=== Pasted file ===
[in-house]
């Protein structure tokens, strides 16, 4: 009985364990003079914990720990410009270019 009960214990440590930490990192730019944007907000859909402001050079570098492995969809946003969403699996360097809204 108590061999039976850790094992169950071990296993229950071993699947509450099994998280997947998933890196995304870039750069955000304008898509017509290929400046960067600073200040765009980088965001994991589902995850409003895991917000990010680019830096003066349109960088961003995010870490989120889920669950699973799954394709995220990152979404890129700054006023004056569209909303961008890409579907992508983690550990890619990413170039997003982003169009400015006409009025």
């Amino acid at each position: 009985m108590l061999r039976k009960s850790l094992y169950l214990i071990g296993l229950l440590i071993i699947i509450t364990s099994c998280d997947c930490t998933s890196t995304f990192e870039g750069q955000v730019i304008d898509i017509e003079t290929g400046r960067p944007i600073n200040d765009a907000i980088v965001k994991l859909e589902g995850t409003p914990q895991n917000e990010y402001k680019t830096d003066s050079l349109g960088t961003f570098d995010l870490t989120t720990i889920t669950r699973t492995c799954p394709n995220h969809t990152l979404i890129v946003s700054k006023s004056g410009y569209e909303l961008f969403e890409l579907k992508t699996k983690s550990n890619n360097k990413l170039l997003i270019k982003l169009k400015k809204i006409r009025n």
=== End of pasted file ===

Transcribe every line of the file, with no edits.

[in-house]
């Protein structure tokens, strides 16, 4: 009985364990003079914990720990410009270019 009960214990440590930490990192730019944007907000859909402001050079570098492995969809946003969403699996360097809204 108590061999039976850790094992169950071990296993229950071993699947509450099994998280997947998933890196995304870039750069955000304008898509017509290929400046960067600073200040765009980088965001994991589902995850409003895991917000990010680019830096003066349109960088961003995010870490989120889920669950699973799954394709995220990152979404890129700054006023004056569209909303961008890409579907992508983690550990890619990413170039997003982003169009400015006409009025």
């Amino acid at each position: 009985m108590l061999r039976k009960s850790l094992y169950l214990i071990g296993l229950l440590i071993i699947i509450t364990s099994c998280d997947c930490t998933s890196t995304f990192e870039g750069q955000v730019i304008d898509i017509e003079t290929g400046r960067p944007i600073n200040d765009a907000i980088v965001k994991l859909e589902g995850t409003p914990q895991n917000e990010y402001k680019t830096d003066s050079l349109g960088t961003f570098d995010l870490t989120t720990i889920t669950r699973t492995c799954p394709n995220h969809t990152l979404i890129v946003s700054k006023s004056g410009y569209e909303l961008f969403e890409l579907k992508t699996k983690s550990n890619n360097k990413l170039l997003i270019k982003l169009k400015k809204i006409r009025n």